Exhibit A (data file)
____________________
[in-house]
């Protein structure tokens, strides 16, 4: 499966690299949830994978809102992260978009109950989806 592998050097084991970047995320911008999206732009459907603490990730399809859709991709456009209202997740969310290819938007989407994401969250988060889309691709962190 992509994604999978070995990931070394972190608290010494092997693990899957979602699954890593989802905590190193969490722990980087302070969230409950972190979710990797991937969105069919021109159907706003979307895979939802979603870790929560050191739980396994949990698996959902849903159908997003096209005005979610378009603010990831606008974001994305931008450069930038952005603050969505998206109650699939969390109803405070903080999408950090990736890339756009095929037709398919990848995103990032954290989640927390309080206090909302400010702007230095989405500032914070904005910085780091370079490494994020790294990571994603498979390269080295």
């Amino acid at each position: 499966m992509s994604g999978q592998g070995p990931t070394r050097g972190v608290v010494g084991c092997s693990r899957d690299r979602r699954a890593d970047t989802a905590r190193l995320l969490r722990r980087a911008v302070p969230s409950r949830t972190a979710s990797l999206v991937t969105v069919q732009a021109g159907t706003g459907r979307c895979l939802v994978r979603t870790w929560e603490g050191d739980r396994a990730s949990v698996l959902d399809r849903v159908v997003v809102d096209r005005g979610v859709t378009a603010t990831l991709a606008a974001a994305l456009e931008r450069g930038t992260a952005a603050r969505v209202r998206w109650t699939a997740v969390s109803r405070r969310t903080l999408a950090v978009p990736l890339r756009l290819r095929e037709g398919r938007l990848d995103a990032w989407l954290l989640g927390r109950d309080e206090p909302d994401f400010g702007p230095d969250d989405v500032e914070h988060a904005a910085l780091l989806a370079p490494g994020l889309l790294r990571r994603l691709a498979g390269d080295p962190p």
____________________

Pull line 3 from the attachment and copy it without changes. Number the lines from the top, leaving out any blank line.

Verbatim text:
């Amino acid at each position: 499966m992509s994604g999978q592998g070995p990931t070394r050097g972190v608290v010494g084991c092997s693990r899957d690299r979602r699954a890593d970047t989802a905590r190193l995320l969490r722990r980087a911008v302070p969230s409950r949830t972190a979710s990797l999206v991937t969105v069919q732009a021109g159907t706003g459907r979307c895979l939802v994978r979603t870790w929560e603490g050191d739980r396994a990730s949990v698996l959902d399809r849903v159908v997003v809102d096209r005005g979610v859709t378009a603010t990831l991709a606008a974001a994305l456009e931008r450069g930038t992260a952005a603050r969505v209202r998206w109650t699939a997740v969390s109803r405070r969310t903080l999408a950090v978009p990736l890339r756009l290819r095929e037709g398919r938007l990848d995103a990032w989407l954290l989640g927390r109950d309080e206090p909302d994401f400010g702007p230095d969250d989405v500032e914070h988060a904005a910085l780091l989806a370079p490494g994020l889309l790294r990571r994603l691709a498979g390269d080295p962190p």